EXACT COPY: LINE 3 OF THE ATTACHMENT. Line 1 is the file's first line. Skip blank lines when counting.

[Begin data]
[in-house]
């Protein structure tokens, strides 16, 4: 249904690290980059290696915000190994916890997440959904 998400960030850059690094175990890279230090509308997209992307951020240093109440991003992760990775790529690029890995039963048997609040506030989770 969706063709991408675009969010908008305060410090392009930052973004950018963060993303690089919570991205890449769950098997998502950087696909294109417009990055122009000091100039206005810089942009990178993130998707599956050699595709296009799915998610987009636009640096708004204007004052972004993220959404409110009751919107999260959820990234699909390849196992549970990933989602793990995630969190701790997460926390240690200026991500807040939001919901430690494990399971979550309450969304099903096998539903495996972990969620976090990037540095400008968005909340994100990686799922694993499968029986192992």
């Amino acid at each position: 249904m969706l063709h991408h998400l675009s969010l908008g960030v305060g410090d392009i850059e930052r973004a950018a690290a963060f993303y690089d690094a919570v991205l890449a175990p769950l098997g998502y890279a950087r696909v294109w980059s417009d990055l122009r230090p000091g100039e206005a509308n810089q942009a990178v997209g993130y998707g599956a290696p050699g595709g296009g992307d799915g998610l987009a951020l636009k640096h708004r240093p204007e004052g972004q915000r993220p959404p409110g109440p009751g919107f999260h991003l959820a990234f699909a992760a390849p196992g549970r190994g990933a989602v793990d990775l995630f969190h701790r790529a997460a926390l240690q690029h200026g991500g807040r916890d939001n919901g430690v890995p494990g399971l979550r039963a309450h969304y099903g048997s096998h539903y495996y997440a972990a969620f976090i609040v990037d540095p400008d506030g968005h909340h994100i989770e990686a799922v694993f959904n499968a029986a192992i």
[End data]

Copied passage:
């Amino acid at each position: 249904m969706l063709h991408h998400l675009s969010l908008g960030v305060g410090d392009i850059e930052r973004a950018a690290a963060f993303y690089d690094a919570v991205l890449a175990p769950l098997g998502y890279a950087r696909v294109w980059s417009d990055l122009r230090p000091g100039e206005a509308n810089q942009a990178v997209g993130y998707g599956a290696p050699g595709g296009g992307d799915g998610l987009a951020l636009k640096h708004r240093p204007e004052g972004q915000r993220p959404p409110g109440p009751g919107f999260h991003l959820a990234f699909a992760a390849p196992g549970r190994g990933a989602v793990d990775l995630f969190h701790r790529a997460a926390l240690q690029h200026g991500g807040r916890d939001n919901g430690v890995p494990g399971l979550r039963a309450h969304y099903g048997s096998h539903y495996y997440a972990a969620f976090i609040v990037d540095p400008d506030g968005h909340h994100i989770e990686a799922v694993f959904n499968a029986a192992i």